Bob Barr on DOMA
May 03 2011 1:10 PM ET
Rep. Bob Barr, the four-term Republican congressman from Georgia, the Libertarian Party’s 2008 presidential candidate, and the author of the 1996 Defense of Marriage Act, no longer supports the bill he wrote 15 years ago — one considered by many to be a case study in cynical election-year politics, and one that helped provide a template for gay-marriage-as-potent-political-wedge in future campaigns.
Barr’s evolved position is not news: He has disavowed DOMA multiple times, whether in televised speeches or newspaper op-eds (“I have concluded that DOMA is neither meeting the principles of federalism it was supposed to, nor is its impact limited to federal law,” Barr wrote in 2009 in the Los Angeles Times). And the man once considered public enemy No. 1 by some gay rights advocates now supports the federal Respect for Marriage Act, which would repeal the law.
But it was perhaps no small feat for the Log Cabin Republicans that Barr gave a first-ever keynote address at their national convention over the weekend. Joined in attendance by gay Republican presidential candidate Fred Karger and Dan Woods, the lead attorney in Log Cabin’s “don’t ask, don’t tell” federal lawsuit, Barr opted for the small Saturday evening dinner event in Dallas over the annual convention of the National Rifle Association, where he serves on the board of directors.
“It’s a benchmark,” said Log Cabin Republicans deputy executive director Christian Berle said of Barr’s attendance, “about the broader support for groups like Log Cabin, and especially gay and lesbian Americans, playing an important role in the national political dialogue.”
Prior to his keynote address, Barr spoke to The Advocate about DOMA, the House Republicans’ efforts to defend it in court, and the Obama administration’s pledge to continue enforcing a law it now believes to be unconstitutional.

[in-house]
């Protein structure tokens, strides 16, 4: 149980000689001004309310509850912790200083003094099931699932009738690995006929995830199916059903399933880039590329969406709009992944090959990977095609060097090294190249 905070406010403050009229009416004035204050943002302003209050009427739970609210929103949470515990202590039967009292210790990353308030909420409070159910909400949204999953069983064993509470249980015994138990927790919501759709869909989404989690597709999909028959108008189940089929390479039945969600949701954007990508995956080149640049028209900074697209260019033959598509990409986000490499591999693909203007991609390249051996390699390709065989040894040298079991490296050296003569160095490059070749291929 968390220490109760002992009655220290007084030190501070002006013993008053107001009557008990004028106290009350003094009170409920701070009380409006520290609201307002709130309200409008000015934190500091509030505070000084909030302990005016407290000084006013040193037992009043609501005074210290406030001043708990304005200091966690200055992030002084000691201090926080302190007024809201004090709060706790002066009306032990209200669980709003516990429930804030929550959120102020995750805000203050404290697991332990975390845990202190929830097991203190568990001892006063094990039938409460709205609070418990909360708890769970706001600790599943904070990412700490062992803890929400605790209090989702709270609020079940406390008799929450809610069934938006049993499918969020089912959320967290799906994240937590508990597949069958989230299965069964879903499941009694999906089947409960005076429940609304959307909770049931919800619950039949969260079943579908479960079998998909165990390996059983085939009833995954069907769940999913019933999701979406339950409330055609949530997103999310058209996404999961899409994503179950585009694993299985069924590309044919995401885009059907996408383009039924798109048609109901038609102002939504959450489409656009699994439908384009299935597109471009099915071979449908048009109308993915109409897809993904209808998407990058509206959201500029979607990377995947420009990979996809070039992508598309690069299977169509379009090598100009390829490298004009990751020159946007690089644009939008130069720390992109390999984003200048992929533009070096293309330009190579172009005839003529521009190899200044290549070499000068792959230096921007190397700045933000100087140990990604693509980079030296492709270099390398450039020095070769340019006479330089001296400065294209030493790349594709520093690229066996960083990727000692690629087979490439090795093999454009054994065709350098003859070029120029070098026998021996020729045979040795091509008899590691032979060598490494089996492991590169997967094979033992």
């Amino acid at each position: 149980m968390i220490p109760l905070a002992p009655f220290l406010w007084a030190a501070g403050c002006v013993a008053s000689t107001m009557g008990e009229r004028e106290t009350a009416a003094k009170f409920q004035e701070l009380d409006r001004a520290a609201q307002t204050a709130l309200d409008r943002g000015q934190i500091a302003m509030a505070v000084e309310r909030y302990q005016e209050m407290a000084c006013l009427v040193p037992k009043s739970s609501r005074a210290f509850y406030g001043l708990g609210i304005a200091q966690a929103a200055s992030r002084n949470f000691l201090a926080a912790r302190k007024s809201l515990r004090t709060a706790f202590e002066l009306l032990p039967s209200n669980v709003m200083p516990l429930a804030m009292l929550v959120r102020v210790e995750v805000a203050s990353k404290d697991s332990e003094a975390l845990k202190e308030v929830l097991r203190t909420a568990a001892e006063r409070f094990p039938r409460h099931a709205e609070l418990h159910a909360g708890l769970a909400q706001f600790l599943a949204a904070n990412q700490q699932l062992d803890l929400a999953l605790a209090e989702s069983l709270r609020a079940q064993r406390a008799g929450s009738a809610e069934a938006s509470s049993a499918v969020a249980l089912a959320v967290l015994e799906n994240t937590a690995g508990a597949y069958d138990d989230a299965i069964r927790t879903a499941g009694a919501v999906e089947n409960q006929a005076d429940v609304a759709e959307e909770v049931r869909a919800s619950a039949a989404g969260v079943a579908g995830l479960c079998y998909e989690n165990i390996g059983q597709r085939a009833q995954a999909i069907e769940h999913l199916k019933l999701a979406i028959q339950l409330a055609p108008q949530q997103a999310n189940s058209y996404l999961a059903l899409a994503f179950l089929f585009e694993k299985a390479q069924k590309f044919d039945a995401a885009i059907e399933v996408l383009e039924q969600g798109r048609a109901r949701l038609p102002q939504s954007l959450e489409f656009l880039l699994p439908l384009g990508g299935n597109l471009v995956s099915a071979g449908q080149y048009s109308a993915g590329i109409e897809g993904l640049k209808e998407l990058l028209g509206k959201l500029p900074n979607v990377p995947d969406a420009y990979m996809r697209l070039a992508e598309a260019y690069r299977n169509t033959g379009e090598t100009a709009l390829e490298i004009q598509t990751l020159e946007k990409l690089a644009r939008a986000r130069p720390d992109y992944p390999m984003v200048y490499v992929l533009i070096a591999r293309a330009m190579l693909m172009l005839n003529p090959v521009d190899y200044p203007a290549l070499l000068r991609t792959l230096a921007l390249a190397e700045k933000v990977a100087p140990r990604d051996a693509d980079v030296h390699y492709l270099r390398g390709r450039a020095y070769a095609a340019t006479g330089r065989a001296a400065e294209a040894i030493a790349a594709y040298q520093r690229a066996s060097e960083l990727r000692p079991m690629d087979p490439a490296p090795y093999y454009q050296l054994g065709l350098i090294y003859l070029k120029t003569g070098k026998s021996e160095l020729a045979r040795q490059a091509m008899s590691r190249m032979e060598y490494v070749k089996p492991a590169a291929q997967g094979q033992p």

The Advocate: What was your reaction when House Republican leadership moved to authorize legal defense of DOMA in federal court?
Rep. Bob Barr: I expected it. I mean, there’s nothing wrong with it. It’s fine to have a good debate over these things.
Did they ever confer with you? As the author of the Defense of Marriage Act?
No. I hear from very few of them. I get along with them all fine, but no, they didn’t.
But Congress has every right to defend a law that it had passed, and if the majority of members still believe in it, that’s fine. Let them defend it.
Now, I don’t fault the [Obama] administration for taking a different view. I don’t adhere to the notion, or the philosophy, that simply because something is enshrined in law, an administration has to defend it. That doesn’t make any sense to me. If an administration doesn’t believe in a principle behind a law, they shouldn’t defend it.
Atty. Gen. Eric Holder said in February that while the administration would no longer defend DOMA in court, it would continue to enforce it. Yet some LGBT advocates and their allies on Capitol Hill have been pushing the administration to mitigate the damage done by DOMA until it is repealed or settled by the courts. This has included putting on hold green card petitions involving married binational gay couples as well as halting deportations of such persons who would be eligible for obtaining a green card were it not for DOMA. What do you believe the administration should do?
On the one hand, I can understand from a political standpoint why [the administration] is sort of bifurcating this. But to be consistent, you can’t say, “We don’t support DOMA and what it says, and we’re not even going to defend it from a legal standpoint, but we’re going to enforce it.” That’s the same thing [President George W.] Bush would do: “Hey, I recognize this law is unconstitutional, but golly gee, you know, it’s there, so I’ve got to enforce it.”
If any administration believes that a law is unconstitutional and should not be enforced, then I think they have an obligation to take steps to see that it’s not enforced. I don’t know exactly what the administration could do, because I haven’t sat down and analyzed it. But I know that modern administrations, both Democrat and Republican, did a lot of things through executive orders, for example, to sort of skirt having to enforce certain laws that they don’t like. And they ought to be advocating in Congress for its repeal. If they truly believe that it’s not constitutional, that it’s not proper, that’s what they ought to be doing.
But on the other hand, I certainly recognize that there’s a political price to be paid for that — why they’re trying to have their cake and eat it too.